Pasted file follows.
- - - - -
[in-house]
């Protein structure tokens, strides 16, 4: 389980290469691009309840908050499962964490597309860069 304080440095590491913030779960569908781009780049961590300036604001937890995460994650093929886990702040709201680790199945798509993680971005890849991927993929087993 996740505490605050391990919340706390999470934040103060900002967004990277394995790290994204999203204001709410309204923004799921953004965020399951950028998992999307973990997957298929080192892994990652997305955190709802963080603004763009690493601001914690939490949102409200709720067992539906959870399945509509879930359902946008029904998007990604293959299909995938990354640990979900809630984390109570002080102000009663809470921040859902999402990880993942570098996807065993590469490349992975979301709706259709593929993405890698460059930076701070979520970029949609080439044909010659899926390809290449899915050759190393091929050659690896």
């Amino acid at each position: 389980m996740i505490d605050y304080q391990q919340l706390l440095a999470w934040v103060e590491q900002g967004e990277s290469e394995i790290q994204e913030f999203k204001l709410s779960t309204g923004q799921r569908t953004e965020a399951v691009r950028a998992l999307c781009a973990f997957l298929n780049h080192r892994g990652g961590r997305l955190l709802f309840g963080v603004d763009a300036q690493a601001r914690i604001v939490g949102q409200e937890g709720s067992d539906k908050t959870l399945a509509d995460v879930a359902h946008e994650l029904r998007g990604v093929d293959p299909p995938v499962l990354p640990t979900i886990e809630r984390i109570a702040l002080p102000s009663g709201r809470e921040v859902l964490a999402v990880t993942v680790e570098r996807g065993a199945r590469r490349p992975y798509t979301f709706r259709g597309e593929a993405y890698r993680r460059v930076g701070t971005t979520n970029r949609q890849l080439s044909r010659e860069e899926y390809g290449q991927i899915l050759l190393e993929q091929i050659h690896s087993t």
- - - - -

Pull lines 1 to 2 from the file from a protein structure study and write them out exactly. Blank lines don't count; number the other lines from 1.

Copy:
[in-house]
């Protein structure tokens, strides 16, 4: 389980290469691009309840908050499962964490597309860069 304080440095590491913030779960569908781009780049961590300036604001937890995460994650093929886990702040709201680790199945798509993680971005890849991927993929087993 996740505490605050391990919340706390999470934040103060900002967004990277394995790290994204999203204001709410309204923004799921953004965020399951950028998992999307973990997957298929080192892994990652997305955190709802963080603004763009690493601001914690939490949102409200709720067992539906959870399945509509879930359902946008029904998007990604293959299909995938990354640990979900809630984390109570002080102000009663809470921040859902999402990880993942570098996807065993590469490349992975979301709706259709593929993405890698460059930076701070979520970029949609080439044909010659899926390809290449899915050759190393091929050659690896």